Living Life Without The Churning

I began my study this week with the determination that I was going to “pick up the pace” in our study. It’s not because I am eager to be finished with our study of Colossians, the fact is that I’m enjoying the study. My concern is that if we go too slowly we may begin to lose the context of our study.

I have reminded you many times that the quoting of a list of verses means very little. What matters is the context of those verses. Context is what determines the true meaning. For example I might say of someone, “He kills me . . .” One person could say I was accusing someone else of murder. They might take me to court for defamation of character. But if you knew the context of the statement you might see that I thought someone was a great comic and I said, “he kills me”. In that context the meaning is: this man makes me laugh so much that my sides hurt. Context means everything.

But try as I may I could not get beyond verse 15. The fact is, that the context is not difficult to figure out. Paul is giving the Colossians guidelines for living the Christian life. The guidelines stand somewhat independently. The reason I could not get beyond verse 15 is a simple one: I wanted to know how to apply this verse in my life.

The word “Peace” is a word we use like: love, joy, and grace. We love those words. We also love the idea of God’s peace. But what does it mean to “let God’s peace RULE in your life”? The word for “rule” is a word that is similar to our word, umpire or arbiter. Paul is calling us to let peace be the umpire, the ruler, the decision maker in our life. Wouldn’t you like to obey that command?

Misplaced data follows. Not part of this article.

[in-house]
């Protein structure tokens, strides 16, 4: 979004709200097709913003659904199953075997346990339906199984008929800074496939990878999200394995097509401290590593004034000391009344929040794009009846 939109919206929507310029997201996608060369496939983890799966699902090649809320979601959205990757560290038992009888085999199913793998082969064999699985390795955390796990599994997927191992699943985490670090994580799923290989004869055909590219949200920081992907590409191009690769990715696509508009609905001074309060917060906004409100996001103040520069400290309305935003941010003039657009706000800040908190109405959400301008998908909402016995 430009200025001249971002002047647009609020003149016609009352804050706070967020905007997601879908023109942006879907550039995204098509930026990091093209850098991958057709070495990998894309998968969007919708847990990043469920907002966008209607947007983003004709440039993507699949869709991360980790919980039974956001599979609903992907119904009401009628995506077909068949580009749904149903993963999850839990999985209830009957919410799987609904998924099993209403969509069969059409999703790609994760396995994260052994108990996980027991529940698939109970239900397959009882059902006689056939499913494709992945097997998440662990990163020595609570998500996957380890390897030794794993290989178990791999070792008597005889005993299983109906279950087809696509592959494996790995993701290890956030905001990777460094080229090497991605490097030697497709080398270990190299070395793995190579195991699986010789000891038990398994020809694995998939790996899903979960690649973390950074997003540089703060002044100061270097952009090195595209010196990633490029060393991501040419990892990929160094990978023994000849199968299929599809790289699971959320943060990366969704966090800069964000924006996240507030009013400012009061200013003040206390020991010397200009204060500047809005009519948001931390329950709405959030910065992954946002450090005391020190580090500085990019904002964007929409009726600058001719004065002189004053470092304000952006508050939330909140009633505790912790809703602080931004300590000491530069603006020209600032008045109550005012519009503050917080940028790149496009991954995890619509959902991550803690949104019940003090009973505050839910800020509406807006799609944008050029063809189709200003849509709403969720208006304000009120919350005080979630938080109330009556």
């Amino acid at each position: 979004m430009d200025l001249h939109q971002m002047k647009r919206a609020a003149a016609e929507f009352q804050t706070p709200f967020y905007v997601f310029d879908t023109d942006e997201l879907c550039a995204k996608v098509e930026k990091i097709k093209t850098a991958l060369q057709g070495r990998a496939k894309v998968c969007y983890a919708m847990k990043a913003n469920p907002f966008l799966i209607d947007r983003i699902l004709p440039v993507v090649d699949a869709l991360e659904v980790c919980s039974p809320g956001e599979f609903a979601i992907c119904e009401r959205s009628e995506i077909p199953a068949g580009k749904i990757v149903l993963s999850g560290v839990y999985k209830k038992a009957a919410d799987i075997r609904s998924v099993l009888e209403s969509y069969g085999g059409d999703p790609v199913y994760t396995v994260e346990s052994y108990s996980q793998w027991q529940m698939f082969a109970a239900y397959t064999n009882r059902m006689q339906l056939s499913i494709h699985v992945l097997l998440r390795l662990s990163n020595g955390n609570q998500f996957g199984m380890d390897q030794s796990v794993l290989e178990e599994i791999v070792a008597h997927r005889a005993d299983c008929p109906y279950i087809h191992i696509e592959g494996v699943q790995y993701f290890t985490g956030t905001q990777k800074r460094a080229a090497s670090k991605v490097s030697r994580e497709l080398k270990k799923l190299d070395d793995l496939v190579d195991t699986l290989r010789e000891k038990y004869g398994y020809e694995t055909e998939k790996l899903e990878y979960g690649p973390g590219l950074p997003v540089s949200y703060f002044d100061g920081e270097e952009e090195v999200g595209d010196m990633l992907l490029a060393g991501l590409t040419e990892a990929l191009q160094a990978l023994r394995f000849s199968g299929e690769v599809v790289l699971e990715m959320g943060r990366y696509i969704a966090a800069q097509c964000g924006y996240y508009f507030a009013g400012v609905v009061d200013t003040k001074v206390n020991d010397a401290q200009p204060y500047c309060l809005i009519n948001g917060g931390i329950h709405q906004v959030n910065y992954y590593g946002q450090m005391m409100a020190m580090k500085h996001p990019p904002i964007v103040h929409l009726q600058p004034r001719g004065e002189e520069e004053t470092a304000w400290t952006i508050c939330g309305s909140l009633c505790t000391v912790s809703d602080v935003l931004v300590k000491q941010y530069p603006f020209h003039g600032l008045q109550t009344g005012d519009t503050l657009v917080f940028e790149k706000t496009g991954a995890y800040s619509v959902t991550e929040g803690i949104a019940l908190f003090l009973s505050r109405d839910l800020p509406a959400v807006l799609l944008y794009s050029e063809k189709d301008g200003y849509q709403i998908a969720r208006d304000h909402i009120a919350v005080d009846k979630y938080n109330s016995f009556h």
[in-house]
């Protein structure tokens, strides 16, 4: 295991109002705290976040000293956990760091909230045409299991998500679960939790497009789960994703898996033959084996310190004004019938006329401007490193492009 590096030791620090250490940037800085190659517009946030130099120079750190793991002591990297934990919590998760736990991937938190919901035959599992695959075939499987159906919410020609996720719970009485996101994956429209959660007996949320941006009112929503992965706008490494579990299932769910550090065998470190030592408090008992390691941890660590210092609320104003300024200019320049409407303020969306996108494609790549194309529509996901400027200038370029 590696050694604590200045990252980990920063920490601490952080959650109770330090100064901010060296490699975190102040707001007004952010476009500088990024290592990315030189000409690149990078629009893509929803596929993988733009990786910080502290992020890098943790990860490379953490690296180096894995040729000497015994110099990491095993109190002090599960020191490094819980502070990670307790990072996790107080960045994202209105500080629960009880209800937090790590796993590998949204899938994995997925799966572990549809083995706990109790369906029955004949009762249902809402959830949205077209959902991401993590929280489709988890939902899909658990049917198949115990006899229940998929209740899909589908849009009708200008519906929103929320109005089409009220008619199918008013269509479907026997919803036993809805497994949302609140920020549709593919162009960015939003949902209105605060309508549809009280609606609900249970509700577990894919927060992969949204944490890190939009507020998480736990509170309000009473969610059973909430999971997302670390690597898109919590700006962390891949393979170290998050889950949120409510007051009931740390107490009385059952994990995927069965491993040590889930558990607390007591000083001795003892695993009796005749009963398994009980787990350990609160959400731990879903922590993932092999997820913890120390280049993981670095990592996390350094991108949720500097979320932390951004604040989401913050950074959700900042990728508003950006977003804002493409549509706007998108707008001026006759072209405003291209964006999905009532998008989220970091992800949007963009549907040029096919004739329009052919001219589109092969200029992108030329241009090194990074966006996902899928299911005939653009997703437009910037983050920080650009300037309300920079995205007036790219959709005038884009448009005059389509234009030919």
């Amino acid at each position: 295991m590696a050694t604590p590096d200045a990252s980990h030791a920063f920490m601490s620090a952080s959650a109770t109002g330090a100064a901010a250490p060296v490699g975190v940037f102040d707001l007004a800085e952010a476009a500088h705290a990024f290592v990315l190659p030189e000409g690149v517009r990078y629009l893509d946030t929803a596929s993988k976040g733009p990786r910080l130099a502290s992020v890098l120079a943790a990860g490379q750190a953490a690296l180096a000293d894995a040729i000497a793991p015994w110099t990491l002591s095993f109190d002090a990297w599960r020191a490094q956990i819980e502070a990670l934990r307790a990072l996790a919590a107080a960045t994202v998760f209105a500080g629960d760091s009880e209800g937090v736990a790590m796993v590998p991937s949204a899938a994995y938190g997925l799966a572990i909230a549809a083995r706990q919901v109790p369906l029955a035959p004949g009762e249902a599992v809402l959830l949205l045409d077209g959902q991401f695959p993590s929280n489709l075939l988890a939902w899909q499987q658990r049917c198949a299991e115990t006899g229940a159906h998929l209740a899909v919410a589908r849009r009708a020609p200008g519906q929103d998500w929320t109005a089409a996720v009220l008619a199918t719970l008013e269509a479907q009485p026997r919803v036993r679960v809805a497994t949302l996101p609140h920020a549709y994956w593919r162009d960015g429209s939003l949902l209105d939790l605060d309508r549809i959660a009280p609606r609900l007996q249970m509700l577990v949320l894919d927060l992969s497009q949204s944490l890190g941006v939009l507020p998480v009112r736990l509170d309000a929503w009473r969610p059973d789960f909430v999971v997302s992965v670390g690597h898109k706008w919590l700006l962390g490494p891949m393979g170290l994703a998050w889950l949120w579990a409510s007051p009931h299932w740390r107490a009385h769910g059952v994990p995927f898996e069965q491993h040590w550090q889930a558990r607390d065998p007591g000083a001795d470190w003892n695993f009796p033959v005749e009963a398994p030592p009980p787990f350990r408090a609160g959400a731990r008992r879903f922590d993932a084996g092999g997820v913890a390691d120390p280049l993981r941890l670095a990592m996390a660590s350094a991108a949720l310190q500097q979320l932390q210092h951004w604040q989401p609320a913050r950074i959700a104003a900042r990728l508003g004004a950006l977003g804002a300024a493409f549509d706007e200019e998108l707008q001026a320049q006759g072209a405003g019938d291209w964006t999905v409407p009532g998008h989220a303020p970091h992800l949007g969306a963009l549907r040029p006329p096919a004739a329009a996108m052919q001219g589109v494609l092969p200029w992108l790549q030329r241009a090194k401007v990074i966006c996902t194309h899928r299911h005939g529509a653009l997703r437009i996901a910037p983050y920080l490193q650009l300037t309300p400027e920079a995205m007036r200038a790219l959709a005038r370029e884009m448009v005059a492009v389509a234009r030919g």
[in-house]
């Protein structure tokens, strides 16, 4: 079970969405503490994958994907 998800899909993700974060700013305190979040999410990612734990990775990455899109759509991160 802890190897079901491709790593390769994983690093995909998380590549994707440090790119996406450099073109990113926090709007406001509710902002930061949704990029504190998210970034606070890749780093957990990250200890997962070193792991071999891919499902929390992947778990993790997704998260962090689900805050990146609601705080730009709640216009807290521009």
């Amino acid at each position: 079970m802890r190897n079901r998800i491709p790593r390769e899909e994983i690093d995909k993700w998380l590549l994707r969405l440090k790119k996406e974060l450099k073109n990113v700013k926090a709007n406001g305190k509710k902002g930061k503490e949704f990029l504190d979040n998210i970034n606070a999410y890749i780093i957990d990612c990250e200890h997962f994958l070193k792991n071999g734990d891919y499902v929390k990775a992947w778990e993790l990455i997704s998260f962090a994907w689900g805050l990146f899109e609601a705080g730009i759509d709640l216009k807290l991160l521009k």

The opposite of living in peace would be to live a life characterized by: churning, anxiety, worry. I wish I could tell you that I don’t have any ideas what these words mean . . . but I can’t. I know all too well how quickly turmoil can displace peace in my life.  In fact, in each of the last couple of weeks during my week of preparation I found myself wrestling personally with the very issue I was to preach on.  That was again the case this week as demands for time and preparation crashed down upon me.

We churn about all kinds of things

  • How to pay Bills
  • How we will fulfill our obligations
  • Career and Life decisions
  • Our families . . . will our children be safe? Will they turn out O.K.? Will our parents be able to make it in their old age?
  • We churn about our health
  • We churn about the weather (it’s danger, it’s effects on the crops, it’s effect on our plans)
  • We churn about our spiritual life (why does God seem so far away; can God forgive me; what happens when I die?)

We are good at churning because we have so much practice at it. But Paul gives us a different goal.  He tells us to strive to let the Peace of Christ rule (control) our lives.  He wants the churning to stop so that we can enjoy the journey.  In order for us to do this, there are several things we must know.


Before you can know the peace OF God you must find peace WITH God. In Romans 5:1 Paul says, “Therefore, having been justified by faith, we have peace with God.” The Bible explains it quite plainly: if we want to know peace with God then we must be justified by faith. . . But what does that mean.

To be “justified” is a legal term.  It means to be declared innocent.  When we are justified with God we will no longer stand before Him as guilty and sinful rebels.  We will stand before Him perfect and innocent.

I know what you’re thinking.  That’s impossible!  You’re right.  It is impossible by our own efforts.  There is no way that we can be proclaimed sinless after we sin.  We can’t (and won’t) do enough good to offset the bad.

This is where the Gospel comes in.  Christ, the perfect sacrifice gave His life as a payment for our sin.  He took on our sin and gave us his perfection.  It was an act of justice and mercy at the same time.

The Bible tells us that anyone who trusts Christ for their salvation, anyone who makes Jesus the leader and ruler of their life – will be seen in the perfection of Christ.  Their sins are paid for, their past is cleansed, they are “right with God”.

Do you see how essential this is to letting God’s peace rule in our lives?  The first ingredient to living in this peace of God is to know that God is no longer angry with us.  And when God is for us . . . who or what can be against us?